A bi-partisan left-right coalition has formed in Mexico to demand an investigation into allegations of vote buying and money laundering by the Institutional Revolutionary Party (PRI). The PRI has denied the allegations.
Mexico's incumbent conservatives and the leftist opposition joined forces on Thursday in calling for an investigation into allegations that the election campaign of President-elect Enrique Pena Nieto engaged in vote buying and money laundering.
The leader of the center-right National Action Party (PAN) Gustavo Madero told reporters that his party was filing a legal complaint accusing Nieto's PRI of handing out pre-paid cards to buy votes. The gift cards purportedly amounted to around 108 million pesos ($8.2 million).
Madero also accused PRI of engaging in money laundering to help finance Nieto's presidential campaign.
"Any money coming from illicit sources can be laundered money," Madero said. "It could be stolen, it could be from tax evasion, it could be money they have taken from a company, from the government or from state governments."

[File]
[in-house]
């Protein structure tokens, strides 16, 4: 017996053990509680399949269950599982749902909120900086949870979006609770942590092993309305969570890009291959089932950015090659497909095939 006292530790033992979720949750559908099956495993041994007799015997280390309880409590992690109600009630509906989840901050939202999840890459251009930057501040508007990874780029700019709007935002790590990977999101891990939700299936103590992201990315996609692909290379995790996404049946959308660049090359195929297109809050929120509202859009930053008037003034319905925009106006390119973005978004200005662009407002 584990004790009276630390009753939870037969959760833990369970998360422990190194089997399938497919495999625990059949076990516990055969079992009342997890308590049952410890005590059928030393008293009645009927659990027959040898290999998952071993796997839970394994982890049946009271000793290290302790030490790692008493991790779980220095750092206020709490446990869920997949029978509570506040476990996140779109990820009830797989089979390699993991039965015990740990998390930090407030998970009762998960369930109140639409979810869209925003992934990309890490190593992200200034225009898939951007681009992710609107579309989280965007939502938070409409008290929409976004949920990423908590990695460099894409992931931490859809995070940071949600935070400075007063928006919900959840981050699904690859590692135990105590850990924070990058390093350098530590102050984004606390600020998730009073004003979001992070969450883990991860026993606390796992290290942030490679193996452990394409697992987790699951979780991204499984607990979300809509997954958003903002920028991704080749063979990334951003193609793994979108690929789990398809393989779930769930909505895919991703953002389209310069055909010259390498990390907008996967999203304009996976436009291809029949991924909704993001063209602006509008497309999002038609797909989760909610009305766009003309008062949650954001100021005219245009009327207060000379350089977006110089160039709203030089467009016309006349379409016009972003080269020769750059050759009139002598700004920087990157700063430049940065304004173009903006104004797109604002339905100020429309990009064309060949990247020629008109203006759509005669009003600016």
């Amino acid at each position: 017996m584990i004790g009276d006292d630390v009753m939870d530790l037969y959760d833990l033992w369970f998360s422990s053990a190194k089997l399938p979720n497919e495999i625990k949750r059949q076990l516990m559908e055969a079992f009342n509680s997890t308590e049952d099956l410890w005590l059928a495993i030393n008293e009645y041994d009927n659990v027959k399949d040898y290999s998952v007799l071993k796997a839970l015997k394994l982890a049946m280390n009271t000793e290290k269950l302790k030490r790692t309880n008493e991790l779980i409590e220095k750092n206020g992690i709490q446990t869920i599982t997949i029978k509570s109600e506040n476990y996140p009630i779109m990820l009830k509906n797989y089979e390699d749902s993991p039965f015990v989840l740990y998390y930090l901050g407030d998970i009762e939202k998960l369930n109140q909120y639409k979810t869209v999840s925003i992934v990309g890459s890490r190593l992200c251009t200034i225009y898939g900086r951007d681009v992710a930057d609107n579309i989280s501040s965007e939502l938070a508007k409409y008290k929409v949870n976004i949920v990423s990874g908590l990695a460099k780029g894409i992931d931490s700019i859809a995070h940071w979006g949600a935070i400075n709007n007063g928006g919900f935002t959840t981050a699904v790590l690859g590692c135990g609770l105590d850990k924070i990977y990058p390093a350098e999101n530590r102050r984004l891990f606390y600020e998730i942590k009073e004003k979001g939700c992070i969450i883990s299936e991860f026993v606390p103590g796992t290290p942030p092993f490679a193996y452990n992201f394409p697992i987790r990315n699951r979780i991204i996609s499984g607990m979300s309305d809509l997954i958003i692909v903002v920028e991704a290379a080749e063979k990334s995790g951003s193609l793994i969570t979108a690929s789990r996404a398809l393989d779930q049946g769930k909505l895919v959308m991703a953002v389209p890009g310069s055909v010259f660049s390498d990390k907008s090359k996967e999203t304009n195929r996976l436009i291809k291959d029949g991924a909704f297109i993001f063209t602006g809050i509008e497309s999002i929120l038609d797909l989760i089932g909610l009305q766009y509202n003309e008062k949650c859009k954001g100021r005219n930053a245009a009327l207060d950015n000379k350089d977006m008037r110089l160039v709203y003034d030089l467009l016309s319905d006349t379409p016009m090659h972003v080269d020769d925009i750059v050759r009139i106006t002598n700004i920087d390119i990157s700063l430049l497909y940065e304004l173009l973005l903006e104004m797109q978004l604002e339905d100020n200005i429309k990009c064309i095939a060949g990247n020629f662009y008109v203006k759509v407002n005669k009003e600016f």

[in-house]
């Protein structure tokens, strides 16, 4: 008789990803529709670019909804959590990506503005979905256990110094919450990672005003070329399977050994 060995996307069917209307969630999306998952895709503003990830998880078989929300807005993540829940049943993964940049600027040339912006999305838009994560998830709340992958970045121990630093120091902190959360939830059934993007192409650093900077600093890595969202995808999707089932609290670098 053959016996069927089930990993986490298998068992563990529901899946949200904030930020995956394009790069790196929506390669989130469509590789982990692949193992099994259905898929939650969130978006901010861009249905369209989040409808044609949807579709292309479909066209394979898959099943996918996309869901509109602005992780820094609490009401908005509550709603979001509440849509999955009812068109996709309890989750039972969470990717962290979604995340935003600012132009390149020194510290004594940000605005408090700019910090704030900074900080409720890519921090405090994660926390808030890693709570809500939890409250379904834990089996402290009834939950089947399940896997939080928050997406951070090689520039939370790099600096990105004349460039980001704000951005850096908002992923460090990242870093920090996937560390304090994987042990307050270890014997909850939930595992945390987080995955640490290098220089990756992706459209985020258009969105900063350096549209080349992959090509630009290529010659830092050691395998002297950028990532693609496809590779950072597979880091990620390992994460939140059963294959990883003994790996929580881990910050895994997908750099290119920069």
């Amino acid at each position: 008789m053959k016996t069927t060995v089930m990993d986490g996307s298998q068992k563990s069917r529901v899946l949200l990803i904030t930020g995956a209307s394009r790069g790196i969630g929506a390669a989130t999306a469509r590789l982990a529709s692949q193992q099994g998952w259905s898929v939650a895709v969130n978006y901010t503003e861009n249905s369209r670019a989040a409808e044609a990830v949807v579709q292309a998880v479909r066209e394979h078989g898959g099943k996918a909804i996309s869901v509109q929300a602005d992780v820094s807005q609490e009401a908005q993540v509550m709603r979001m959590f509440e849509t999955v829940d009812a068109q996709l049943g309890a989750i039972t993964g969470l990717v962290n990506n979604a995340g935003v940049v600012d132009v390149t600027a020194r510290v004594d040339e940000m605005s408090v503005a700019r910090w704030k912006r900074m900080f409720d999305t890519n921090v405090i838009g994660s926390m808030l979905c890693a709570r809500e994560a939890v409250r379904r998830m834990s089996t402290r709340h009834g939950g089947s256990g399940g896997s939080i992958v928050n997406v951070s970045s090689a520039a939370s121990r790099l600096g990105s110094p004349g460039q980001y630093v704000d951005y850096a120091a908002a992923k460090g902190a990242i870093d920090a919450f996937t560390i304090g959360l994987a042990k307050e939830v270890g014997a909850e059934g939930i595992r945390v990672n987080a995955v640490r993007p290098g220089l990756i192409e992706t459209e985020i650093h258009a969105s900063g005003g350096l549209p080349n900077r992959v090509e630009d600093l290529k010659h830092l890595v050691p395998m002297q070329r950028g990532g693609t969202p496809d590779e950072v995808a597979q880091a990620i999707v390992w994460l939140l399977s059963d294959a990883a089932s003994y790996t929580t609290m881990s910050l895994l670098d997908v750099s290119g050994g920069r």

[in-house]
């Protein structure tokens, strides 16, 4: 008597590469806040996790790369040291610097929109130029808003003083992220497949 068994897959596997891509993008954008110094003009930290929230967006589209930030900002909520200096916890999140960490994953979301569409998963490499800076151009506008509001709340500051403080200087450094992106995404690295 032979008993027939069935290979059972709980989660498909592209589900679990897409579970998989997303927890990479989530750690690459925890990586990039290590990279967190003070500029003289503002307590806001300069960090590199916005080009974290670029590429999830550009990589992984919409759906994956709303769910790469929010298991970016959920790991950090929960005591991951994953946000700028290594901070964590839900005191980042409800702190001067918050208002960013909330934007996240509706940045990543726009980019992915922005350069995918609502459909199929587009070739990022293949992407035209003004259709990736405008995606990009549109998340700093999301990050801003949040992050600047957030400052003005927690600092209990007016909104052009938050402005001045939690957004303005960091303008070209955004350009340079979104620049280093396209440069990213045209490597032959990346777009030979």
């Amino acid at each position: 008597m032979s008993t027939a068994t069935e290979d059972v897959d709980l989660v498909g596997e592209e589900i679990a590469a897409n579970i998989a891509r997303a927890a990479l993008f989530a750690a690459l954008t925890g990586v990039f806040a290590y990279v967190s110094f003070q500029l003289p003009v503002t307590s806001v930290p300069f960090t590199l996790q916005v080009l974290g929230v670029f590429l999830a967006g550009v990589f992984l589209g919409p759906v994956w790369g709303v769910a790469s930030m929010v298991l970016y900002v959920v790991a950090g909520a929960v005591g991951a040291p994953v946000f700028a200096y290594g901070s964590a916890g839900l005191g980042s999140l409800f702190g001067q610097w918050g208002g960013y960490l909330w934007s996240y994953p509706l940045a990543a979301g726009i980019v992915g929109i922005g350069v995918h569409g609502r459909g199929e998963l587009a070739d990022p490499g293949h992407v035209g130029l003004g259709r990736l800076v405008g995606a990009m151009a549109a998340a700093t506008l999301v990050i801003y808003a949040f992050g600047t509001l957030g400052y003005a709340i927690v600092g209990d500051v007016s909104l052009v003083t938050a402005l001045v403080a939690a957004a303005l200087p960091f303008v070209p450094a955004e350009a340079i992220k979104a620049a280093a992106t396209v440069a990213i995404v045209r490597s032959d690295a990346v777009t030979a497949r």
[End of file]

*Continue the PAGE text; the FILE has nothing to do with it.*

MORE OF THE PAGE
Madero's PAN joins the leftist Party of the Democratic Revolution (PRD) in leveling accusations of vote buying and laundering against Nieto and the PRI. Election runner-up and PRD leader Andres Manuel Lopez Obrador has contested the poll results, filing a motion with the electoral commission to have the vote annulled.
Nieto won the election with 38.2 percent of the vote, more than six percent ahead of Lopez Obrador. His victory brings the PRI back to power after its historic defeat in the 2000 presidential election, which ended the party's seven decades of continuous rule.
The PRI has rejected the accusations and has called on the attorney general's office to bring defamation charges against PAN and the PRD.
"They should punish those that are using lies as an instrument of political propaganda," said PRI spokesman Pedro Joaquin Coldwell.
slk/rc (AP, Reuters)